[OPE-L:8303] Re: Electronics and Value

From: OPE-L Administrator (ope-admin@ricardo.ecn.wfu.edu)
Date: Fri Jan 10 2003 - 15:41:42 EST

----- Original Message -----
From: "Jim Davis" <jdav@gocatgo.com>
Sent: Friday, January 10, 2003 10:38 AM
Subject: Re: Electronics and Value (for OPE-L list)

 [Please consider posting this to the OPE-L list, in response to 8278.
Thanks, jd]

 In response to clyder@gn.apc.org [8278]:

> The revolutionary quality of the mule was just that it replaced
> the command and control function of the spinner with an automated
> sequence of actions. All of this was done with gears and cams.

> Again look at Fords mechanically automated factories of the
> 30s

I think that there is a qualitative difference between a human-operated
or even human-tended machinery and robotics.

 The notion of a machine that replicates a relatively limited set of
human functions (as in the case of any piece of machinery, even as
complicated or sophisticated as modern spinning mules) is a different
from systems of machinery w/ self-activating processors, feedback
systems and a
 decision-making ability that can act on that feedback to adjust
processes. When  networking or communications capability is
incorporated in the machinery and a digital infrastructure is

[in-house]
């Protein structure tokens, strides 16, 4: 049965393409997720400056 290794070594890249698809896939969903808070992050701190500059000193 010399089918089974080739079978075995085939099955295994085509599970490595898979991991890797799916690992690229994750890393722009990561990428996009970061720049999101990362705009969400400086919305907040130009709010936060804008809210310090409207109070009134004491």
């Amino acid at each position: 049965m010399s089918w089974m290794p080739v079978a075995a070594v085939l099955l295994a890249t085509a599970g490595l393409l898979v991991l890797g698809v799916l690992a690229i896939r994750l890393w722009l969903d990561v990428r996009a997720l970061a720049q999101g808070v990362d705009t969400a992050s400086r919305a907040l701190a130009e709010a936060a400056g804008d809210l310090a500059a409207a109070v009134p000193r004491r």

installed, then a whole system of labor-less production becomes

The Ford River Rouge plant at it's peak in the 1930s employed some
100,000 workers; today UAW Local 600, which represents the Rouge plus
additional areas, has 14,000 some members. Granted this is something of
apples and oranges, but obviously whatever process was begun in the
1930s in the area of automation had a long-way to go in squeezing out
labor from the production process. The Rouge plant is now being re-cast
as a showcase for modern "green" manufacturing:

 "The new assembly plant is designed to be flexible, allowing up to
three different platforms to be made on a single assembly line. This
flexibility will allow Ford to respond to market conditions by
switching rapidly and economically between products. Synchronous
material flow provides the right parts and materials when needed to
produce vehicles that incorporate a wide variety of options and

 "Inside the assembly plant, workers will be separated from machinery by
overhead walkways. Web-enabled computer terminals will be located on
the assembly line floor to allow workers to contact suppliers in real
time about quality or supply issues. Skilled trades and production
workers are involved in the _simultaneous engineering_ of the
production equipment for the assembly line."


I agree that miniaturization is one of the key things that makes
electronics revolutionary -- as Asimov has said, practical robotics was
not possible without a small, cheap, light, relatively energy-efficient
microprocessor. Those properties enabled electronics (in this case,
microprocessors) to be quickly and widely deployed. Charles Babbage, in
the early 1800s, could envision the basic components of modern
computers -- e.g., a "mill" to process numbers, a "store" to hold
interim calculations; but practical machines were not possible until
modern electronics.


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